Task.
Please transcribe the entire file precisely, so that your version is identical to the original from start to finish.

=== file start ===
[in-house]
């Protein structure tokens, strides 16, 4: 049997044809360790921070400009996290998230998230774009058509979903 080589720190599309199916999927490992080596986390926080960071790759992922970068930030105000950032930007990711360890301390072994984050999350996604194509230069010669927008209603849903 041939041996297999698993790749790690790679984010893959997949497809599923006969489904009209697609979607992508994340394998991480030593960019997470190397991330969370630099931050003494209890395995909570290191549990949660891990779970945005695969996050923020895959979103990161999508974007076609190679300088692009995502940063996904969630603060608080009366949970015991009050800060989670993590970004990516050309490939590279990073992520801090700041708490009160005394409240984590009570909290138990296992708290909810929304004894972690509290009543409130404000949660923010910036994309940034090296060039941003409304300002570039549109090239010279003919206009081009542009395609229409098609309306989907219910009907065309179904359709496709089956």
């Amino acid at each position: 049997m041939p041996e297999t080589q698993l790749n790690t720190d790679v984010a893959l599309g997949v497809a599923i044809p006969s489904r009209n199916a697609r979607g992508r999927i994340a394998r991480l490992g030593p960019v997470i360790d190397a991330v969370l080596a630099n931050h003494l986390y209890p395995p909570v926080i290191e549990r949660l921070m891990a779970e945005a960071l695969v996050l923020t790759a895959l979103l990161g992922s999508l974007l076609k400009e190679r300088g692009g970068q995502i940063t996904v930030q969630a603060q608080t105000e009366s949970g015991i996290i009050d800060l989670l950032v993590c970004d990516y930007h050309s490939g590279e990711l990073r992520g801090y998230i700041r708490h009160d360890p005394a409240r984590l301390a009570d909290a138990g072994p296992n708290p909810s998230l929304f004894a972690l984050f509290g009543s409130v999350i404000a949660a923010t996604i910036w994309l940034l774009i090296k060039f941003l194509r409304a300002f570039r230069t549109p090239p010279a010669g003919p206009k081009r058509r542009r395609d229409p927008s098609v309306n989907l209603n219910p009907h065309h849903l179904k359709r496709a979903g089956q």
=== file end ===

[in-house]
């Protein structure tokens, strides 16, 4: 049997044809360790921070400009996290998230998230774009058509979903 080589720190599309199916999927490992080596986390926080960071790759992922970068930030105000950032930007990711360890301390072994984050999350996604194509230069010669927008209603849903 041939041996297999698993790749790690790679984010893959997949497809599923006969489904009209697609979607992508994340394998991480030593960019997470190397991330969370630099931050003494209890395995909570290191549990949660891990779970945005695969996050923020895959979103990161999508974007076609190679300088692009995502940063996904969630603060608080009366949970015991009050800060989670993590970004990516050309490939590279990073992520801090700041708490009160005394409240984590009570909290138990296992708290909810929304004894972690509290009543409130404000949660923010910036994309940034090296060039941003409304300002570039549109090239010279003919206009081009542009395609229409098609309306989907219910009907065309179904359709496709089956």
């Amino acid at each position: 049997m041939p041996e297999t080589q698993l790749n790690t720190d790679v984010a893959l599309g997949v497809a599923i044809p006969s489904r009209n199916a697609r979607g992508r999927i994340a394998r991480l490992g030593p960019v997470i360790d190397a991330v969370l080596a630099n931050h003494l986390y209890p395995p909570v926080i290191e549990r949660l921070m891990a779970e945005a960071l695969v996050l923020t790759a895959l979103l990161g992922s999508l974007l076609k400009e190679r300088g692009g970068q995502i940063t996904v930030q969630a603060q608080t105000e009366s949970g015991i996290i009050d800060l989670l950032v993590c970004d990516y930007h050309s490939g590279e990711l990073r992520g801090y998230i700041r708490h009160d360890p005394a409240r984590l301390a009570d909290a138990g072994p296992n708290p909810s998230l929304f004894a972690l984050f509290g009543s409130v999350i404000a949660a923010t996604i910036w994309l940034l774009i090296k060039f941003l194509r409304a300002f570039r230069t549109p090239p010279a010669g003919p206009k081009r058509r542009r395609d229409p927008s098609v309306n989907l209603n219910p009907h065309h849903l179904k359709r496709a979903g089956q």